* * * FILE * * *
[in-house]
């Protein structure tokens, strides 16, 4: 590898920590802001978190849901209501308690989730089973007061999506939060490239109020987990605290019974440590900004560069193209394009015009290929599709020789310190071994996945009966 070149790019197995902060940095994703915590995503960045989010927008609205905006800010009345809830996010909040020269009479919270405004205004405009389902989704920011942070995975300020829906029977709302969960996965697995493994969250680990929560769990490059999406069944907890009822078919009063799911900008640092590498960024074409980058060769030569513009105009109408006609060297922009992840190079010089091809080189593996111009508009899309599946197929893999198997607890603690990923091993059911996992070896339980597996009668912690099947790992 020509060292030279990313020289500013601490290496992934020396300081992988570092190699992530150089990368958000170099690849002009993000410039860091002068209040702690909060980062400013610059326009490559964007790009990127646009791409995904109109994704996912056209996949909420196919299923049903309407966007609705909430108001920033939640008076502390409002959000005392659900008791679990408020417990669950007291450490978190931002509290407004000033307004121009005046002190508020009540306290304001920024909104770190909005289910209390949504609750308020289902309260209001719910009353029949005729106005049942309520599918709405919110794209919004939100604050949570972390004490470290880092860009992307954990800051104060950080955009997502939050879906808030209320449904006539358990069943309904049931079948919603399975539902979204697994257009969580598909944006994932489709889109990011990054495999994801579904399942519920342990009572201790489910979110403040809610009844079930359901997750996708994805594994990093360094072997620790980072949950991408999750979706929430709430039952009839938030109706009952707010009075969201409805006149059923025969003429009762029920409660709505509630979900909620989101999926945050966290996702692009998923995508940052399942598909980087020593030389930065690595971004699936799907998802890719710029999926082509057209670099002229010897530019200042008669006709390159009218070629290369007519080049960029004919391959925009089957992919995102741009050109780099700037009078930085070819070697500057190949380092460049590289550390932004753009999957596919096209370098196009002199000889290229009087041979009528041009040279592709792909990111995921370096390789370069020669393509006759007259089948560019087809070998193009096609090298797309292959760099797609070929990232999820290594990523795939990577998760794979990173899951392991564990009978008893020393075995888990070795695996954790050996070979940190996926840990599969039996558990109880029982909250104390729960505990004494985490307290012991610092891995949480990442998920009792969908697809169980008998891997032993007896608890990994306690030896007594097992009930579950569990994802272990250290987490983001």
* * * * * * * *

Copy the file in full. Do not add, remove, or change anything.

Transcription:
[in-house]
């Protein structure tokens, strides 16, 4: 590898920590802001978190849901209501308690989730089973007061999506939060490239109020987990605290019974440590900004560069193209394009015009290929599709020789310190071994996945009966 070149790019197995902060940095994703915590995503960045989010927008609205905006800010009345809830996010909040020269009479919270405004205004405009389902989704920011942070995975300020829906029977709302969960996965697995493994969250680990929560769990490059999406069944907890009822078919009063799911900008640092590498960024074409980058060769030569513009105009109408006609060297922009992840190079010089091809080189593996111009508009899309599946197929893999198997607890603690990923091993059911996992070896339980597996009668912690099947790992 020509060292030279990313020289500013601490290496992934020396300081992988570092190699992530150089990368958000170099690849002009993000410039860091002068209040702690909060980062400013610059326009490559964007790009990127646009791409995904109109994704996912056209996949909420196919299923049903309407966007609705909430108001920033939640008076502390409002959000005392659900008791679990408020417990669950007291450490978190931002509290407004000033307004121009005046002190508020009540306290304001920024909104770190909005289910209390949504609750308020289902309260209001719910009353029949005729106005049942309520599918709405919110794209919004939100604050949570972390004490470290880092860009992307954990800051104060950080955009997502939050879906808030209320449904006539358990069943309904049931079948919603399975539902979204697994257009969580598909944006994932489709889109990011990054495999994801579904399942519920342990009572201790489910979110403040809610009844079930359901997750996708994805594994990093360094072997620790980072949950991408999750979706929430709430039952009839938030109706009952707010009075969201409805006149059923025969003429009762029920409660709505509630979900909620989101999926945050966290996702692009998923995508940052399942598909980087020593030389930065690595971004699936799907998802890719710029999926082509057209670099002229010897530019200042008669006709390159009218070629290369007519080049960029004919391959925009089957992919995102741009050109780099700037009078930085070819070697500057190949380092460049590289550390932004753009999957596919096209370098196009002199000889290229009087041979009528041009040279592709792909990111995921370096390789370069020669393509006759007259089948560019087809070998193009096609090298797309292959760099797609070929990232999820290594990523795939990577998760794979990173899951392991564990009978008893020393075995888990070795695996954790050996070979940190996926840990599969039996558990109880029982909250104390729960505990004494985490307290012991610092891995949480990442998920009792969908697809169980008998891997032993007896608890990994306690030896007594097992009930579950569990994802272990250290987490983001």